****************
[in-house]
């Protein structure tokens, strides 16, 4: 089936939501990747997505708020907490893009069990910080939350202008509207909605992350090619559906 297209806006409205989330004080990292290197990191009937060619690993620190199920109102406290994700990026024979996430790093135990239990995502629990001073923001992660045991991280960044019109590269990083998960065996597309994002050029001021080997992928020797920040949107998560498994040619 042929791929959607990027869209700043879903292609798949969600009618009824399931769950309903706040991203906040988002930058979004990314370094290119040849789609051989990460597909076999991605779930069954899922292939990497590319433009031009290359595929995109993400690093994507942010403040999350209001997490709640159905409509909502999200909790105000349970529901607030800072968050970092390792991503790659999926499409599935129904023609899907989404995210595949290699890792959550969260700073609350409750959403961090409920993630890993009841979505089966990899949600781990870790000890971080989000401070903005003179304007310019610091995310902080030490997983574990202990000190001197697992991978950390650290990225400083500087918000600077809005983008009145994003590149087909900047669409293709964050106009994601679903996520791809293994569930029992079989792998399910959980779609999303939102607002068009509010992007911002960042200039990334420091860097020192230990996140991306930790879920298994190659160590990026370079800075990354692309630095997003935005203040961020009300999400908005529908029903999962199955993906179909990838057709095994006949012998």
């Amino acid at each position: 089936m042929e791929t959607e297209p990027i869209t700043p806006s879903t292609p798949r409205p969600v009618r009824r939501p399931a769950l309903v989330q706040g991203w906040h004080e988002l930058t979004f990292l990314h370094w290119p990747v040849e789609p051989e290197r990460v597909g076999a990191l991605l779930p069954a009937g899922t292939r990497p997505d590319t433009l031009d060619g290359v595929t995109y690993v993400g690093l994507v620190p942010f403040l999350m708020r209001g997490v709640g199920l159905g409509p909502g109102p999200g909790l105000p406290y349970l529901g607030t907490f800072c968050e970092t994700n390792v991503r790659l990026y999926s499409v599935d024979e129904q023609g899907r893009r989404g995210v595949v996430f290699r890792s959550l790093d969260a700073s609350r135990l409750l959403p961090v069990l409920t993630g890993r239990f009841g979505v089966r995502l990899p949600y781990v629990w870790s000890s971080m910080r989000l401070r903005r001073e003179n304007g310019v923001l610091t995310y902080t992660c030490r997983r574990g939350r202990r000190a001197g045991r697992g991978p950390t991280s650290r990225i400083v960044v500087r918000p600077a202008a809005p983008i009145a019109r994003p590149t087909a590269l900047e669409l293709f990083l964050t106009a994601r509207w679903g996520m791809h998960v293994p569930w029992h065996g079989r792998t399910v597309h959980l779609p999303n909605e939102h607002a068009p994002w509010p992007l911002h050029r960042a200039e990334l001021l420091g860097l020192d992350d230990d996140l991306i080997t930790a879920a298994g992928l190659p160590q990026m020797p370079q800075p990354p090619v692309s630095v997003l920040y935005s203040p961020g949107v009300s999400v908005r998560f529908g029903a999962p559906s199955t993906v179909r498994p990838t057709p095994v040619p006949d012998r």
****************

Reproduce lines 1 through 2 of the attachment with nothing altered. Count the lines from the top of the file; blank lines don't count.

[in-house]
């Protein structure tokens, strides 16, 4: 089936939501990747997505708020907490893009069990910080939350202008509207909605992350090619559906 297209806006409205989330004080990292290197990191009937060619690993620190199920109102406290994700990026024979996430790093135990239990995502629990001073923001992660045991991280960044019109590269990083998960065996597309994002050029001021080997992928020797920040949107998560498994040619 042929791929959607990027869209700043879903292609798949969600009618009824399931769950309903706040991203906040988002930058979004990314370094290119040849789609051989990460597909076999991605779930069954899922292939990497590319433009031009290359595929995109993400690093994507942010403040999350209001997490709640159905409509909502999200909790105000349970529901607030800072968050970092390792991503790659999926499409599935129904023609899907989404995210595949290699890792959550969260700073609350409750959403961090409920993630890993009841979505089966990899949600781990870790000890971080989000401070903005003179304007310019610091995310902080030490997983574990202990000190001197697992991978950390650290990225400083500087918000600077809005983008009145994003590149087909900047669409293709964050106009994601679903996520791809293994569930029992079989792998399910959980779609999303939102607002068009509010992007911002960042200039990334420091860097020192230990996140991306930790879920298994190659160590990026370079800075990354692309630095997003935005203040961020009300999400908005529908029903999962199955993906179909990838057709095994006949012998």